By Cleo Scott
ChatGPT has been a hot topic lately. From dating apps to the courtroom, the natural language processing tool driven by artificial intelligence technology is transforming the way we do things. Now, the trailblazing chatbot can add television writing to its resume. South Park creators used OpenAI’s chatbot to create the fourth episode of season 26. The episode, titled “Deep Learning,” shows boys from Stan’s class using the chatbot to write essays and send texts to girls. During a speech written by ChatGPT, the character argues that people shouldn’t be blamed for using the chatbot. “It’s the giant tech companies who took Open AI, packaged it, monetized it, and pushed it out to all of us as fast as they could in order to get ahead,” Stan says.
At one point in the episode, Stan asks ChatGPT to write a story that takes place in South Park, where a boy named Stan must convince his girlfriend that it’s okay that he lied about using AI to text her. After sending the request to ChatGPT, the chatbot begins “thinking” and replies with a story within seconds. “Once upon a time, there was a boy named Stan who lived in South Park. Stan loved his girlfriend very much, but lately, he hadn’t been truthful with her. One day, when Stan got to school, he was approached by his best friend,” the response read.
The ending credits show that the episode was written by both Trey Parker and ChatGPT. While it is remarkable how advanced AI has become, people are now wondering if AI tools like ChatGPT will soon replace the need for human writers. OpenAI co-founder and president Greg Brockman thinks the chatbot could even be used to fix the last season of Game of Thrones. “That is what entertainment will look like,” Brockman said at a SXSW panel. “Maybe people are still upset about the last season of Game of Thrones. Imagine if you could ask your A.I. to make a new ending that goes a different way and maybe even put yourself in there as a main character or something.” Others also think ChatGPT should be used for television writing. For instance, Deadline used ChatGPT to create a pitch for a Mad Max reboot. The chatbot responded with a detailed pitch outlining the premise of the show. While the pitch needed some tweaking, it was said to be doable.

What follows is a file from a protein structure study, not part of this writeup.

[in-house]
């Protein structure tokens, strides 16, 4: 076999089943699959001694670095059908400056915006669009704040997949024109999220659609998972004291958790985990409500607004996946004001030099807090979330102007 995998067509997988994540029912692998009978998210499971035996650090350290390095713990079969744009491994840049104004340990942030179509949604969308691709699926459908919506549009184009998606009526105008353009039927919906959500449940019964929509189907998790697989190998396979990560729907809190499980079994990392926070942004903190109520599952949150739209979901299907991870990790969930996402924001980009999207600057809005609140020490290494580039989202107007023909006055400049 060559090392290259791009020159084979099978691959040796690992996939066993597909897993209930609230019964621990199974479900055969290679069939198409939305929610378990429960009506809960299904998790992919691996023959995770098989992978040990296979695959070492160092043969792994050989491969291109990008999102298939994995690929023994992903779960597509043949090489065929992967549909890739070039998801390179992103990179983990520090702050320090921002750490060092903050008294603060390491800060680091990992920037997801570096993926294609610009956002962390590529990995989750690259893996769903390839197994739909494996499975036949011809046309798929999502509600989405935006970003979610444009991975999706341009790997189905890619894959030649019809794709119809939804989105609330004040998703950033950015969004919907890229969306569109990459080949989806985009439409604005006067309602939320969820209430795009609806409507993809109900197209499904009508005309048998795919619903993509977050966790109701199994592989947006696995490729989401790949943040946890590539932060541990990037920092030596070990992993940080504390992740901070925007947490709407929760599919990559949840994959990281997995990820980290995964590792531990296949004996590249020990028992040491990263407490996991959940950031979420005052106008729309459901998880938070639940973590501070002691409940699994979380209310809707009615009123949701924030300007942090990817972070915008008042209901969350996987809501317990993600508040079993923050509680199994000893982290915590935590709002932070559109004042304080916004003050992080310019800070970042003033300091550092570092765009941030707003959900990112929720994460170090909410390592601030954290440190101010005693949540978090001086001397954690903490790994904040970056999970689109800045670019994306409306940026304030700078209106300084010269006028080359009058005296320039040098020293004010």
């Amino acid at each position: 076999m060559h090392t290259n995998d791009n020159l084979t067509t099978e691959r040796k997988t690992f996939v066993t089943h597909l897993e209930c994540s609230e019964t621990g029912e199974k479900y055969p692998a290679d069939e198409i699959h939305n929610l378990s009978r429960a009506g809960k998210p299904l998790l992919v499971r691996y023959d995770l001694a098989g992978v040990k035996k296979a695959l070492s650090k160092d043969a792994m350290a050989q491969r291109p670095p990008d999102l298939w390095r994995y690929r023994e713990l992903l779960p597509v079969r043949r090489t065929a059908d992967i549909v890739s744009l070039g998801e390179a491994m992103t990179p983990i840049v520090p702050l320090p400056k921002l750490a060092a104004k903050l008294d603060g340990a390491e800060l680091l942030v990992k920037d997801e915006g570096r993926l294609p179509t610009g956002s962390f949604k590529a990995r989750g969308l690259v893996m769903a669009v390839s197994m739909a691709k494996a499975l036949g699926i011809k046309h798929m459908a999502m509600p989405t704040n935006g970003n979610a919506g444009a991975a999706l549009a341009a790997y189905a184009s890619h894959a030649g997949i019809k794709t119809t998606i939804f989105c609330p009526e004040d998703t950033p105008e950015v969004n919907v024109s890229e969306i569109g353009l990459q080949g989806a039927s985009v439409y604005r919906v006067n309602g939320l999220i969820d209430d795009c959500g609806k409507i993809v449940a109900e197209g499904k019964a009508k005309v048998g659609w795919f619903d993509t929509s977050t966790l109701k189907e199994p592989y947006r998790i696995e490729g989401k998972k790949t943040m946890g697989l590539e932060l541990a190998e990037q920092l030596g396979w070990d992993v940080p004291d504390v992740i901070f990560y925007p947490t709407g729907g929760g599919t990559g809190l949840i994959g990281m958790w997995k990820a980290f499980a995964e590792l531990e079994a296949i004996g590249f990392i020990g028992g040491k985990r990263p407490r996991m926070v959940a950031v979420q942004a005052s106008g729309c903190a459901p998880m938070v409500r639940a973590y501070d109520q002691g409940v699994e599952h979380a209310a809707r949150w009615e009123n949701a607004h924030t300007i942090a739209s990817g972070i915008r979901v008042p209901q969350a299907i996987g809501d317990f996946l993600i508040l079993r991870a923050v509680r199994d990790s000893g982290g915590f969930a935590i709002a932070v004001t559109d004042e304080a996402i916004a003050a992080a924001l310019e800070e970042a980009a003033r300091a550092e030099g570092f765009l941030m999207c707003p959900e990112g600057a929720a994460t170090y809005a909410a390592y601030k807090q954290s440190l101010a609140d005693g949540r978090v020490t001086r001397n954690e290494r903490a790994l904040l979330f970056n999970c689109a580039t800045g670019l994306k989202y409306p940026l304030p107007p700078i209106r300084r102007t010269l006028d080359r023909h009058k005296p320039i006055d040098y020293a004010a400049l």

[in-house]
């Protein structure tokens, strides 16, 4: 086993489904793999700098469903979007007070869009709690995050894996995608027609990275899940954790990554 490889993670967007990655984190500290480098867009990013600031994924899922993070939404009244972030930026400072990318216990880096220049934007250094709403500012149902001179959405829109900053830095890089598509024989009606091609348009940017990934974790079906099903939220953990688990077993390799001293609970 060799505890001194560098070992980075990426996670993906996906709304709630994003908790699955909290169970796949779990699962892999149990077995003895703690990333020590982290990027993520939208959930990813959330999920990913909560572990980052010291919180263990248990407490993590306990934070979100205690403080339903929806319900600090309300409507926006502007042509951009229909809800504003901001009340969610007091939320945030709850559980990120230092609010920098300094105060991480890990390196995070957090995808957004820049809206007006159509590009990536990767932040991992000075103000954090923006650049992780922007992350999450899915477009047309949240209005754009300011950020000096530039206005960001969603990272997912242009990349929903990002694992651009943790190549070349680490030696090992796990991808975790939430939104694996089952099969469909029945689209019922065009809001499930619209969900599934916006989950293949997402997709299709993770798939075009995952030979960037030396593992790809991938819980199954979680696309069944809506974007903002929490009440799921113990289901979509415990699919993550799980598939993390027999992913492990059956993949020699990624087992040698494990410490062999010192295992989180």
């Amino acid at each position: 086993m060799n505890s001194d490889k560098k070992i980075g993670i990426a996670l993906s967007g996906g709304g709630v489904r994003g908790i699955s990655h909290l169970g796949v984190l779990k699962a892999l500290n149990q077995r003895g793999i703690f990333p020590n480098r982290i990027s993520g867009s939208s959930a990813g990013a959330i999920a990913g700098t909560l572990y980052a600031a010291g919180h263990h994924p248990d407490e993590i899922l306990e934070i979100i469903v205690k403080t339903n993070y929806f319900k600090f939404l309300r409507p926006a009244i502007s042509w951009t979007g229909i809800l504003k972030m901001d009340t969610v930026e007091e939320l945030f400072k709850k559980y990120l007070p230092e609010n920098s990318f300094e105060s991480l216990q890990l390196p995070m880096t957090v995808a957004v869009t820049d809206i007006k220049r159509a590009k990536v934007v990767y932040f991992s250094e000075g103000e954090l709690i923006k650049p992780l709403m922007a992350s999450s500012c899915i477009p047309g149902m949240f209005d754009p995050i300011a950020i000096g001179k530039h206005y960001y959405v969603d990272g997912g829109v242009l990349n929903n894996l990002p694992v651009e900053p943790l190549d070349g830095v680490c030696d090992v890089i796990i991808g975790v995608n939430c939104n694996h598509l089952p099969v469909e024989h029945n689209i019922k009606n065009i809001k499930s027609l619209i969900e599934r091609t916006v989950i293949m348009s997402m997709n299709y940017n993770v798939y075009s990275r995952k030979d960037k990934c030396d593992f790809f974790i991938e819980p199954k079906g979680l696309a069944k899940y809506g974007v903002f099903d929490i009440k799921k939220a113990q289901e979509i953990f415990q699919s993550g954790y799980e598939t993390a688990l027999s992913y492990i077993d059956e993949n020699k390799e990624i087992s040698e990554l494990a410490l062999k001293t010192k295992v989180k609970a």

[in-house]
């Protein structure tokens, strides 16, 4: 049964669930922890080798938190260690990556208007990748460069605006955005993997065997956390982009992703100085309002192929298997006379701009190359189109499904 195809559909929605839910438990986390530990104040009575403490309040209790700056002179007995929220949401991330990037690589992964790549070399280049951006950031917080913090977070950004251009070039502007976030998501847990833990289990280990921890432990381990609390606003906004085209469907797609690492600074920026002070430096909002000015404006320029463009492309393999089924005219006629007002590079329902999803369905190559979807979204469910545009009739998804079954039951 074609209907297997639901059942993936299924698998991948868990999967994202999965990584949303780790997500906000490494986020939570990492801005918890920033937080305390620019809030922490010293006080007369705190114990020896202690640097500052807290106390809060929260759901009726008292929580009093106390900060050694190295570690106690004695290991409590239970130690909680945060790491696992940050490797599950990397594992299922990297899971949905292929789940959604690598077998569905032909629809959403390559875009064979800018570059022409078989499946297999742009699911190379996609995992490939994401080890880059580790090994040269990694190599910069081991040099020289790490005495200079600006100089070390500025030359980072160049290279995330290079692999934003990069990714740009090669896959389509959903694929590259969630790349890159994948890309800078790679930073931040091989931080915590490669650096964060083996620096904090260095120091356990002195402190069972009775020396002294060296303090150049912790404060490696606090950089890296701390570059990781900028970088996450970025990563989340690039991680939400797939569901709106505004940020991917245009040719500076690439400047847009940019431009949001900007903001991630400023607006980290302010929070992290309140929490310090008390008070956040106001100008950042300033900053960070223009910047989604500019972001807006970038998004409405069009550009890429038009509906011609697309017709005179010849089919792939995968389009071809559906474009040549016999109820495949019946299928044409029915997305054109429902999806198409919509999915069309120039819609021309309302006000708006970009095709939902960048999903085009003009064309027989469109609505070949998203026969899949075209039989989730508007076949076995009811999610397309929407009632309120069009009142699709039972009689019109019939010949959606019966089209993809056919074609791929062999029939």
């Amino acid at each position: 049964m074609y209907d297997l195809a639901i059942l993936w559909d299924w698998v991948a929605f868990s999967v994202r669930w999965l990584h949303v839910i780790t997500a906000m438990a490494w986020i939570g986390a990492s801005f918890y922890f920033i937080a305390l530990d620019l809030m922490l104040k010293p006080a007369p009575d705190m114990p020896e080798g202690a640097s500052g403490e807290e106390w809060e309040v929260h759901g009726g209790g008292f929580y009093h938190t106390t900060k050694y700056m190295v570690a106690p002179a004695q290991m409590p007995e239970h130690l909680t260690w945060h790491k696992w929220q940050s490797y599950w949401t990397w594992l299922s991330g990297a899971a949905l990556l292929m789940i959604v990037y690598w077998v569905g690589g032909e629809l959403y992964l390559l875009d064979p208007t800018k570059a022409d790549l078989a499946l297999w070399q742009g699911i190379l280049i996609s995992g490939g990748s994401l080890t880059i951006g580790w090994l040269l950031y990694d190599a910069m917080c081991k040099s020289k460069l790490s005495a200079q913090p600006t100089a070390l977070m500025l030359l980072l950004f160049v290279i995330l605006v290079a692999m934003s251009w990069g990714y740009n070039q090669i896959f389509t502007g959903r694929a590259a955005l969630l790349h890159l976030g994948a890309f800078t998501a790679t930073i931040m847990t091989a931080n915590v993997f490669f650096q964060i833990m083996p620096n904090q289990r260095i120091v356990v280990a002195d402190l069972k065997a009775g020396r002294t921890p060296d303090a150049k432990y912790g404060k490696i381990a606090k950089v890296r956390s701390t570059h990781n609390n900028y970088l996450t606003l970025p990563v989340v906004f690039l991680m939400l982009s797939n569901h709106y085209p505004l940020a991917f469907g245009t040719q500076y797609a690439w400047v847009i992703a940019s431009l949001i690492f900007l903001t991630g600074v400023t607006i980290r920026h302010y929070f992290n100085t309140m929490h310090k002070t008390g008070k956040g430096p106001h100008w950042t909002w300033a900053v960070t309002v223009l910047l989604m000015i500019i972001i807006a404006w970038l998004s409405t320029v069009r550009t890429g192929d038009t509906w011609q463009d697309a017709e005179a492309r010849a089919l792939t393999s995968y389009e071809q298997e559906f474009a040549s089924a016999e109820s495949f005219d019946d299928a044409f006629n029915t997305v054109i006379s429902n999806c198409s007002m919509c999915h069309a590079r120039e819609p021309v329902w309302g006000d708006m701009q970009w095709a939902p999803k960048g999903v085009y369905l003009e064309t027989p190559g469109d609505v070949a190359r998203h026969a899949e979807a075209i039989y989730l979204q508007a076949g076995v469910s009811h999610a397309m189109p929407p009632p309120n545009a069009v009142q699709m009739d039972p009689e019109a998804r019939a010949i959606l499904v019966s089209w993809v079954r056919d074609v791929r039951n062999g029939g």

Brockman thinks ChatGPT could help do the “drudge work” for writing but also add a more “interactive” entertainment experience. Hollywood is now monitoring the potential impact of ChatGPT on the industry. The Writers Guild of America West said they are “monitoring the development of ChatGPT and similar technologies in the event they require additional protections for writers.” On the other hand, screenwriters interviewed by The Hollywood Reporter see ChatGPT as a potential tool to aid the writing process instead of a tool that will replace the work of writers.
The issue is that what often takes writers weeks or months to formulate only takes ChatGPT 30 seconds. Brockman said ChatGPT could take over the types of jobs where users “didn’t want human judgment there in the first place.” Big Fish and Aladdin writer John August doesn’t think the AI chatbot will be replacing the kind of writing they’re doing in writers’ rooms anytime soon. Still, he thinks we should start thinking about the best ways to use the tool. “There certainly is no putting the genie back in the bottle. It’s going to be here, and we need to be thinking about how to use it in ways that advance art and don’t limit us.”
 Anna Iovine, Tinder users are using ChatGPT to message matches, MASHABLE (Dec. 17, 2022), https://mashable.com/article/chatgpt-tinder-tiktok.
 Janus Rose, A Judge Just Used ChatGPT to Make a Court Decision, Vice (Feb. 3, 2023), https://www.vice.com/en/article/k7bdmv/judge-used-chatgpt-to-make-court-decision.
 See Natasha Lomas, ChatGPT shrugged, TechCrunch (Dec. 5, 2022) (quoting “ChatGPT is a new artificial intelligence (AI) tool that’s designed to help people communicate with computers in a more natural and intuitive way — using natural language processing (NLP) technology.”), https://techcrunch.com/2022/12/05/chatgpt-shrugged/?guccounter=1&guce_referrer=aHR0cHM6Ly93d3cuZ29vZ2xlLmNvbS8&guce_referrer_sig=AQAAADU59VjZUKBKujH7dTsnuAADMtjElPmTT1SQCENX5S19xIrGG7Nb4Y_u3oYDPvRKUVBhiRiYoCu4WDM7d8DQ8NnPd02PGcAUWvE8ojCXvVfGpARK5NXKe0F2epgIlzYZwW9V_I6bWPDTi5XWYPNseXl2vvZYP8DVZbrk8XWqyVAW.
 Stacy Liberatore, South Park’s latest episode was co-written by ChatGPT: ‘Deep Learning’ ends with a script generated by OpenAI’s chatbot, Daily Mail (Mar. 17, 2023), https://www.dailymail.co.uk/sciencetech/article-11873595/South-Parks-latest-episode-Deep-Learning-written-ChatGPT.html.
 Liberatore, supra note 4.
 J. Clara Chan, Using ChatGPT to Rewrite ‘Game of Thrones’? OpenAI Co-Founder Says “That Is What Entertainment Will Look Like”, The Hollywood Reporter (Mar. 10, 2023), https://www.hollywoodreporter.com/business/digital/chatgpt-game-of-thrones-openai-greg-brockman-1235348099/
 Melissa Murphy, ChatGPT Is Going To Start Writing Hollywood Movies?, Giant Freakin Robot (last visited Mar. 18, 2023), https://www.giantfreakinrobot.com/ent/chatgpt-writing-hollywood-movies.html
 Chan, supra note 12.
 Murphy, supra note 14.
 Chan, supra note 12.
 Katie Kilkenny & Winston Cho, Attack of the Chatbots: Screenwriters’ Friend or Foe?, The Hollywood Reporter (Jan. 12, 2023), https://www.hollywoodreporter.com/business/business-news/chatgpt-hollywood-screenwriters-film-tv-1235296724/
 See id.
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